Vittorio Menesini
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The limits to innovative action

(July 2000)


From a methodological point of view, answering questions with other questions is correct only when it becomes necessary for clarifying preliminarily both conceptual and linguistic doubts. [editor's note: the question was posed in the on-line discussion inside the Forum : - Who can be entitled with the responsibility of determining the limits of action? Or who will take this responsibility? And, in this case, why?- ]

Perhaps this is one of those times when, referring to enterprises, some of their limits to "action" are stressed by wondering who has the responsibility to put the questions and "why".
First of all, we should understand the meaning of enterprise or, at least, which is the meaning being adopted when speaking of the issue of the "limits to action".

Today the word enterprise seems to be a nomen with unclear and generical contours: all of those who have an activity with any sort of economic connotation are in effect an enterprise. Common sense declares it, fiscal provisions establish it and communitary prescriptions clearly express it when foreseeing homogeneous disciplines for any kind or type of activity with an economic connotation (for example, the discipline of advertisement or of economical contributions for new initiatives).

Therefore "enterprise" is seen as both the economic subject in its traditional sense and the autonomous worker (researcher, artist, professional), the university professor (providing that s/he does something productive) and the o.n.l.u.s., the Churches, the Parties, the Unions, whenever economical aspects exist.

Even a country which is globally organized to produce can be considered an enterprise. We can take as example the Republic of China and other countries, which are structured as a company.

This highlights a problem: it is possible to "limit someone's action" if the someone involved is determined or determinable both typologically and geographically.

If the sentence above is right, it derives that "possible limits" to action of enterprises in the field of innovation cannot be of traditional legislative kind but of a different nature from those we are used to.

In other words, a further step beyond this can be taken, and the environment for possible "limits to action" of enterprises can be considered at this point nothing but the market, the only "legal" place which is coercible. This means the place where prohibitions and engagements are respected and where enterprises, as above intended, will sooner or later move and act.

It is also true that today the market is globalized, that it is supernational and without rules. It looks more like a stormy sea than a quiet fair where goods are given against money and money against other money.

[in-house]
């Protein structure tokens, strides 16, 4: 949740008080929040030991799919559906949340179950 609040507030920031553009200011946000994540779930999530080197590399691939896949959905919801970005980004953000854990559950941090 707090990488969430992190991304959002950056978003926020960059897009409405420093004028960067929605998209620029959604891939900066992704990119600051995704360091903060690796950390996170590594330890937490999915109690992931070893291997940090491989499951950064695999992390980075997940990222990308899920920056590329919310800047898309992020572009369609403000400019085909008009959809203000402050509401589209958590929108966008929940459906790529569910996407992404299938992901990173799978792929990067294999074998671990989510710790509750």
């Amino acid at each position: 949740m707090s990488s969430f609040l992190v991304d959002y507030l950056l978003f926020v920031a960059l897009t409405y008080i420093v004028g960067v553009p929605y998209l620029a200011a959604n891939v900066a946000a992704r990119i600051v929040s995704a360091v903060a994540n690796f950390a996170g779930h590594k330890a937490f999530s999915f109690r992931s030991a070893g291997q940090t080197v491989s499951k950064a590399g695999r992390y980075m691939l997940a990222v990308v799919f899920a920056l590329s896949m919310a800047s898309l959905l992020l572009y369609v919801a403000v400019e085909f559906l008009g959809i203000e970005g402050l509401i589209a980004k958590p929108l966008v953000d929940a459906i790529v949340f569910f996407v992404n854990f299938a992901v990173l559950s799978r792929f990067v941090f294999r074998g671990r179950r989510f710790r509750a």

The issue of joining global market with innovation and limits to action together with the search for subjects which could and should do it, brings one possible end, which in turn contains more than one alternative:

1) either everything remains unchanged and unicuique suum, in good and evil, politically and economically subject to the direct or indirect hegemony of the country or the countries, which are politically, economically and militarily more powerful - take your choice of country as an example;

2) or let the “germs” of the innovative thought and action start working, as the author is trying to do in this essay, and suggest some answers to the essential questions raised at the beginning;

3) it is the author's opinion that the "limits to innovative action" can only have an economical and legal nature: in practice, they concern the value of free competitiveness, which is the founder of innovations and sole "ethical" source one can permit oneself to be inspired by, if you so desire to be.

Otherwise you are likely to have a State controlled despotism or generical formulas, such as the "ethic" of business, which sooner or later will assume corporative aspects (professional correctness, honest trade, good faith, gute Sitten) or loose efficacy.

4) These limits can only derive from international agreements between developed and developing countries and be managed by an independent and international sovereignity i.e. a supernational organism. This organism should operate according to antitrust rules with fully autonomous power of intervention on markets, without being conditioned by national interests tied to this or that company or to multinational enterprises.

5) In the long run this solution seems reasonable and perhaps practicable because, on the other hand, in absence of a managing authority of that kind, socially unacceptable innovations could arise and expand in the globalized market, externally to the group of countries, which have free competitiveness and consequently have a natural bent for competitive innovation.

With these assumptions, this kind of innovation should lack the possibility of being introduced into the global market and therefore surviving.

Is it a new possible colonialism of a legal nature? This is a legitimate question. However the answer would seem to be to the contrary.

The imposition upon any kind of enterprise - from the workers to the countries - to observe prohibitions and, on the other hand, the guarantee for mankind of making free choices deriving from innovation, can only come from a supernational organism, able to manage a globalized secular antitrust without any kind of prejudices.

Finally, nulla (innovative) salus sine mercato and there cannot be any market if someone, different from a legally legitimated authority, puts limits founded on the principles of free competitiveness.

(Traduzione di Elena Dell'Aiuto)